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California and the West

Children's Insurance Program Mired in Bureaucracy

Policy: Parents call application process for state-run Healthy Families confusing. A study shows that only about half the eligible children are enrolled.

February 08, 2001|SHARON BERNSTEIN | TIMES HEALTH WRITER

Bruce Bertrand lost his job last fall, stranding his wife and two young sons--one of them autistic--without health insurance.

The children, Michael and Ryan, appeared to be perfect candidates for the state's Healthy Families program, California's version of a state- and federally funded insurance plan for children whose parents make too much money to qualify for Medi-Cal but too little to afford private coverage.

Despite rosy promises about the program in state-funded ads, and a continuing barrage of upbeat press releases from Gov. Gray Davis, it would require nearly three months of excruciating back-and-forth negotiations with state workers and the intervention of a Riverside County supervisor before the Bertrand children had coverage.

In the meantime, the Bertrands were forced to cancel a $3,000 autism evaluation for 8-year-old Michael, and had to pay $250 out-of-pocket for a neurological exam for him, said Patricia Bertrand, the boys' mother.

When Ryan, who is 5, developed what appeared to be a bronchial infection, the Corona couple treated it with over-the-counter drugs because they couldn't afford to go to the doctor, Patricia Bertrand said.

"My experience with this organization," she wrote the state in December, "has been disastrous."

Statewide, about half the children eligible for Healthy Families are actually enrolled, according to figures to be released next week by the UCLA Center for Health Policy Research.

According to the center, which gathered its information between December 1999 and March 2000, about 741,000 children qualify for the program. But as of last month, the state had only enrolled 375,000.

Indeed, so few children had been brought into the program by last summer that the federal government threatened to take back $590 million that had been allocated to help pay for it. Ultimately, the state was allowed to keep $360 million of that.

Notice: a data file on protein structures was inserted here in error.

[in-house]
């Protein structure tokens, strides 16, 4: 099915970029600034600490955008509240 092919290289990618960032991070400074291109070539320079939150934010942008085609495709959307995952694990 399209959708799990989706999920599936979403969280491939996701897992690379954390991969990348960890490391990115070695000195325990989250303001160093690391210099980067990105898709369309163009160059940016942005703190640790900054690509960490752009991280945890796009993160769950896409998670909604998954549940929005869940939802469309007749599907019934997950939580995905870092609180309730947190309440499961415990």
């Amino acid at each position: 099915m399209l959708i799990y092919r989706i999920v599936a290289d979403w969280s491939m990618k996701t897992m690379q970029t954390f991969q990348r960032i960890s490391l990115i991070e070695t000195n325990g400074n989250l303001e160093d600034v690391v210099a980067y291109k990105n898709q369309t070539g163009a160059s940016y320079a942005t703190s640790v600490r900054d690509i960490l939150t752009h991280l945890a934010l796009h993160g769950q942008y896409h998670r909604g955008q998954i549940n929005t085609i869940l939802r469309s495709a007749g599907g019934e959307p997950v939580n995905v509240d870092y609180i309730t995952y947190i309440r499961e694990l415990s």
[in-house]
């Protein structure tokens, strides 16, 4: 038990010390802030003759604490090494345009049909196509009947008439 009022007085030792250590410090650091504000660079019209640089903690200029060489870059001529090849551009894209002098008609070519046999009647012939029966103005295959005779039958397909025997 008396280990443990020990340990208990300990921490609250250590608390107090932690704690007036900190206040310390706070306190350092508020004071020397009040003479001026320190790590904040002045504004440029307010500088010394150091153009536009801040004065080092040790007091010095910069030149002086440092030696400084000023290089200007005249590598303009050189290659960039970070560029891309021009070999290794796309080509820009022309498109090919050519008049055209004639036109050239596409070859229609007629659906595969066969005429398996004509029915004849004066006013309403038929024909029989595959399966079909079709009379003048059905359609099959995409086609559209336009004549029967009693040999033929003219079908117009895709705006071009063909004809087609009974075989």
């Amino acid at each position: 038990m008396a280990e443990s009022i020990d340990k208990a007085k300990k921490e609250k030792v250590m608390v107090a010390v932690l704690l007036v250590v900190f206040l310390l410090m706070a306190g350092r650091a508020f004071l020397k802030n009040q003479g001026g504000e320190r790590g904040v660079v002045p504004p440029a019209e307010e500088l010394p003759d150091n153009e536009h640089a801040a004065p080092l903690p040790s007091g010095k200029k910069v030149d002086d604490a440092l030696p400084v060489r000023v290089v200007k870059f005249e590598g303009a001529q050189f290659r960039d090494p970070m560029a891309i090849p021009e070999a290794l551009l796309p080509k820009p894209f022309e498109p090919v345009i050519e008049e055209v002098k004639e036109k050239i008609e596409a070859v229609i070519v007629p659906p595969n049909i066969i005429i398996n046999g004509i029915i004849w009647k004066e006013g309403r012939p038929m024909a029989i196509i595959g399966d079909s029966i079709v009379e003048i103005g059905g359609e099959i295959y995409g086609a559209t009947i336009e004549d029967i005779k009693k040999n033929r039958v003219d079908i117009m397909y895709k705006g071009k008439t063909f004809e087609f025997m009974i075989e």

The Davis administration defends its handling of the program, pointing out that enrollment has increased exponentially since Republican Pete Wilson left office in 1998.

"Anybody who thinks that in a state like California you can do this overnight is simply failing to appreciate the challenge," said Grantland Johnson, California's secretary for health and human services. "You can't just wave your hand with a magic wand."

Still, many families and health care advocates say the system is unnecessarily difficult to navigate.

"I know how to work through the system, and I thought it was pretty difficult," said Anne Stephens, the aide to Riverside County Supervisor John Tavaglione who eventually found someone to help the Bertrands. "If I didn't know how to work the system, it would have been even worse."

Nationwide, the Children's Health Insurance program--of which Healthy Families is a part--has had mixed results. The federal government, which reimburses 65% to 84% of the cost of the program, allows states to administer it themselves.

Some states, including Wisconsin and Connecticut, have done well, integrating several programs aimed at helping families obtain health insurance and making the application process quick and easy. New York had signed up 530,000 children as of last month--a quarter of those enrolled in the entire nation--and was among the few states allowed to keep all of the money that had been allocated for the program.

But other states, including California, have struggled to sign up families. Despite efforts to simplify the cumbersome enrollment process, the state has been forced to train hundreds of workers to walk people through it.

Because eligibility is determined by age as well as income, children in the same family may be placed in different programs--some on Medi-Cal and others in Healthy Families. The mother may be in yet another program, aimed at assisting women, and the father may not be eligible for aid at all.

California and Texas, which have large immigrant populations, also must contend with powerful cultural barriers: Many eligible residents come from countries where it is customary to go to a public clinic or pharmacy. Private doctors are used as a last resort.

Some immigrants fear that they will be deported if they apply for public assistance, or that their own immigration status will be questioned if they apply on behalf of their children.

The state's ability to attract and enroll eligible families will be tested even further over the next six months, as officials prepare to roll out a new arm of the program aimed at covering parents. This expansion, endorsed by Gov. Davis in December and slated to begin in July, is awaiting federal approval.

"Overall, it's a wonderful thing," said Lynn Kersey, director of the advocacy group Maternal and Child Health Access in Los Angeles, of the expansion. "But there are concerns about covering more people in a broken system."

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